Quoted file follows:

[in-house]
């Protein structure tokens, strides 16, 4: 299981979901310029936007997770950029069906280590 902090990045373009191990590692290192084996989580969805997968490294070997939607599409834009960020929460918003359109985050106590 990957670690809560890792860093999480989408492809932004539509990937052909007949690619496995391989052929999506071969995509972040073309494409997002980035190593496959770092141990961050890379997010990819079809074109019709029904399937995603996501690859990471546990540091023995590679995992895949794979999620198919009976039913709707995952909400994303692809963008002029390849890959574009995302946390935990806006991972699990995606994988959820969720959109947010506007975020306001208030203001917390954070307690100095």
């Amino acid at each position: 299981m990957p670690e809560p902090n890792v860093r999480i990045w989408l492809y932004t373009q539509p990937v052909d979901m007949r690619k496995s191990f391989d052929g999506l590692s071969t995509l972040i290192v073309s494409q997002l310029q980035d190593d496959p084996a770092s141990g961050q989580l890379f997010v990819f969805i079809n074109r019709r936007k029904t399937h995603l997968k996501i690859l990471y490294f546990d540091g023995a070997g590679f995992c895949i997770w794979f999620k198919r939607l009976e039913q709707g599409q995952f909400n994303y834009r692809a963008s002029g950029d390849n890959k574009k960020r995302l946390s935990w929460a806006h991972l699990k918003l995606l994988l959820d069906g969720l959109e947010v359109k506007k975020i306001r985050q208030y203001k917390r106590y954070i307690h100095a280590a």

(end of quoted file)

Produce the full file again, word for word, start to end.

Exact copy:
[in-house]
């Protein structure tokens, strides 16, 4: 299981979901310029936007997770950029069906280590 902090990045373009191990590692290192084996989580969805997968490294070997939607599409834009960020929460918003359109985050106590 990957670690809560890792860093999480989408492809932004539509990937052909007949690619496995391989052929999506071969995509972040073309494409997002980035190593496959770092141990961050890379997010990819079809074109019709029904399937995603996501690859990471546990540091023995590679995992895949794979999620198919009976039913709707995952909400994303692809963008002029390849890959574009995302946390935990806006991972699990995606994988959820969720959109947010506007975020306001208030203001917390954070307690100095």
């Amino acid at each position: 299981m990957p670690e809560p902090n890792v860093r999480i990045w989408l492809y932004t373009q539509p990937v052909d979901m007949r690619k496995s191990f391989d052929g999506l590692s071969t995509l972040i290192v073309s494409q997002l310029q980035d190593d496959p084996a770092s141990g961050q989580l890379f997010v990819f969805i079809n074109r019709r936007k029904t399937h995603l997968k996501i690859l990471y490294f546990d540091g023995a070997g590679f995992c895949i997770w794979f999620k198919r939607l009976e039913q709707g599409q995952f909400n994303y834009r692809a963008s002029g950029d390849n890959k574009k960020r995302l946390s935990w929460a806006h991972l699990k918003l995606l994988l959820d069906g969720l959109e947010v359109k506007k975020i306001r985050q208030y203001k917390r106590y954070i307690h100095a280590a």